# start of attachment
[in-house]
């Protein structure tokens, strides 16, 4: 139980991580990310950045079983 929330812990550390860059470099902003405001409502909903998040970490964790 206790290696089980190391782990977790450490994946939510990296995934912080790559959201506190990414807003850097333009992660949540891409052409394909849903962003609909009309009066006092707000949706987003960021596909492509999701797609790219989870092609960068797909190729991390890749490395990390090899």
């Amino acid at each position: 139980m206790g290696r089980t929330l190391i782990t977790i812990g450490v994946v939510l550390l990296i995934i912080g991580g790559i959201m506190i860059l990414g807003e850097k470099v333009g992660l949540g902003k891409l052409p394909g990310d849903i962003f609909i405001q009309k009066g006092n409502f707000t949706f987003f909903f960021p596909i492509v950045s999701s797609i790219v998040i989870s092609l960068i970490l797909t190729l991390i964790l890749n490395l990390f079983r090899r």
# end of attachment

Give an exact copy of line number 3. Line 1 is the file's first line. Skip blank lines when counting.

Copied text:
């Amino acid at each position: 139980m206790g290696r089980t929330l190391i782990t977790i812990g450490v994946v939510l550390l990296i995934i912080g991580g790559i959201m506190i860059l990414g807003e850097k470099v333009g992660l949540g902003k891409l052409p394909g990310d849903i962003f609909i405001q009309k009066g006092n409502f707000t949706f987003f909903f960021p596909i492509v950045s999701s797609i790219v998040i989870s092609l960068i970490l797909t190729l991390i964790l890749n490395l990390f079983r090899r």